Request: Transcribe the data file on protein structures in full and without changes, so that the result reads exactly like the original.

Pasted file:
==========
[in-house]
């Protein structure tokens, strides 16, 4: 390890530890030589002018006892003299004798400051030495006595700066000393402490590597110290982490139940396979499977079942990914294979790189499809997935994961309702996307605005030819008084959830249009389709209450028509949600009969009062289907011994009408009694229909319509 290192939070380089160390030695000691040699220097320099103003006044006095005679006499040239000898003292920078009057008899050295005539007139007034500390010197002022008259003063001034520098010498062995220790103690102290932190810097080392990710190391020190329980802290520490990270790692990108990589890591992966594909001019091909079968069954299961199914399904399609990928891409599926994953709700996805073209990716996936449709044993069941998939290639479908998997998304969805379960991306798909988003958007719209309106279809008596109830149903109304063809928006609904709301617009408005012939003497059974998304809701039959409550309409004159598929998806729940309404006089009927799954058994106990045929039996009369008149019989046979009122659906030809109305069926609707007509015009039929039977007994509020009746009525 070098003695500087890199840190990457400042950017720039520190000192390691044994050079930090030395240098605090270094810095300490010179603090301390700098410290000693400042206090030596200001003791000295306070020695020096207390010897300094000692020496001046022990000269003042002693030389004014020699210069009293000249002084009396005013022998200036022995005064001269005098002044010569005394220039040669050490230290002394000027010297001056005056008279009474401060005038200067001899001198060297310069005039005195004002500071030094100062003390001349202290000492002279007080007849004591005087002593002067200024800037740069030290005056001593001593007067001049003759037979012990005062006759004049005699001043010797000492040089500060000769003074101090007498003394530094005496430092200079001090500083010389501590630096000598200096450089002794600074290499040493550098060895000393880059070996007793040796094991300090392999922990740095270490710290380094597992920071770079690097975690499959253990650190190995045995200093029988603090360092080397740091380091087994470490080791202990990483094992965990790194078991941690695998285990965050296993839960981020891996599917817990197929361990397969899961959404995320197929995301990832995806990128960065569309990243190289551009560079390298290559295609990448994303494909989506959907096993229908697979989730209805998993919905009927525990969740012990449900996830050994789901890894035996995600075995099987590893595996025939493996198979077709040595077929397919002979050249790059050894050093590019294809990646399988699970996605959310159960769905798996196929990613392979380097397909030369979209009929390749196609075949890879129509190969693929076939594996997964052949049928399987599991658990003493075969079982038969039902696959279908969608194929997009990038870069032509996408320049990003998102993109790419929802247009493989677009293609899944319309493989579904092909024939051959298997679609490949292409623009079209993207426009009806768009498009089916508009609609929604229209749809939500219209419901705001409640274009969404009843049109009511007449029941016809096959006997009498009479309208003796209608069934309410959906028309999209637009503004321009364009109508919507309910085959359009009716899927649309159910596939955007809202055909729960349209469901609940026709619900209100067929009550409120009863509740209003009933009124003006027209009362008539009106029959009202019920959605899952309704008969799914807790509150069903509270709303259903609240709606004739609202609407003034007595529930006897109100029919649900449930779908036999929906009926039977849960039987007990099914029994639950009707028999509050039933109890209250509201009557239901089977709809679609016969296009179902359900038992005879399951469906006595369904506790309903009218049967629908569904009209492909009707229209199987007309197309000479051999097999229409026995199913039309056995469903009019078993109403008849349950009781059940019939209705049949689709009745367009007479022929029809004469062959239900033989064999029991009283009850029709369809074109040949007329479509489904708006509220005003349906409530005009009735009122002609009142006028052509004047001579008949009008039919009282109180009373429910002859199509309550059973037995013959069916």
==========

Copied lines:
[in-house]
């Protein structure tokens, strides 16, 4: 390890530890030589002018006892003299004798400051030495006595700066000393402490590597110290982490139940396979499977079942990914294979790189499809997935994961309702996307605005030819008084959830249009389709209450028509949600009969009062289907011994009408009694229909319509 290192939070380089160390030695000691040699220097320099103003006044006095005679006499040239000898003292920078009057008899050295005539007139007034500390010197002022008259003063001034520098010498062995220790103690102290932190810097080392990710190391020190329980802290520490990270790692990108990589890591992966594909001019091909079968069954299961199914399904399609990928891409599926994953709700996805073209990716996936449709044993069941998939290639479908998997998304969805379960991306798909988003958007719209309106279809008596109830149903109304063809928006609904709301617009408005012939003497059974998304809701039959409550309409004159598929998806729940309404006089009927799954058994106990045929039996009369008149019989046979009122659906030809109305069926609707007509015009039929039977007994509020009746009525 070098003695500087890199840190990457400042950017720039520190000192390691044994050079930090030395240098605090270094810095300490010179603090301390700098410290000693400042206090030596200001003791000295306070020695020096207390010897300094000692020496001046022990000269003042002693030389004014020699210069009293000249002084009396005013022998200036022995005064001269005098002044010569005394220039040669050490230290002394000027010297001056005056008279009474401060005038200067001899001198060297310069005039005195004002500071030094100062003390001349202290000492002279007080007849004591005087002593002067200024800037740069030290005056001593001593007067001049003759037979012990005062006759004049005699001043010797000492040089500060000769003074101090007498003394530094005496430092200079001090500083010389501590630096000598200096450089002794600074290499040493550098060895000393880059070996007793040796094991300090392999922990740095270490710290380094597992920071770079690097975690499959253990650190190995045995200093029988603090360092080397740091380091087994470490080791202990990483094992965990790194078991941690695998285990965050296993839960981020891996599917817990197929361990397969899961959404995320197929995301990832995806990128960065569309990243190289551009560079390298290559295609990448994303494909989506959907096993229908697979989730209805998993919905009927525990969740012990449900996830050994789901890894035996995600075995099987590893595996025939493996198979077709040595077929397919002979050249790059050894050093590019294809990646399988699970996605959310159960769905798996196929990613392979380097397909030369979209009929390749196609075949890879129509190969693929076939594996997964052949049928399987599991658990003493075969079982038969039902696959279908969608194929997009990038870069032509996408320049990003998102993109790419929802247009493989677009293609899944319309493989579904092909024939051959298997679609490949292409623009079209993207426009009806768009498009089916508009609609929604229209749809939500219209419901705001409640274009969404009843049109009511007449029941016809096959006997009498009479309208003796209608069934309410959906028309999209637009503004321009364009109508919507309910085959359009009716899927649309159910596939955007809202055909729960349209469901609940026709619900209100067929009550409120009863509740209003009933009124003006027209009362008539009106029959009202019920959605899952309704008969799914807790509150069903509270709303259903609240709606004739609202609407003034007595529930006897109100029919649900449930779908036999929906009926039977849960039987007990099914029994639950009707028999509050039933109890209250509201009557239901089977709809679609016969296009179902359900038992005879399951469906006595369904506790309903009218049967629908569904009209492909009707229209199987007309197309000479051999097999229409026995199913039309056995469903009019078993109403008849349950009781059940019939209705049949689709009745367009007479022929029809004469062959239900033989064999029991009283009850029709369809074109040949007329479509489904708006509220005003349906409530005009009735009122002609009142006028052509004047001579008949009008039919009282109180009373429910002859199509309550059973037995013959069916």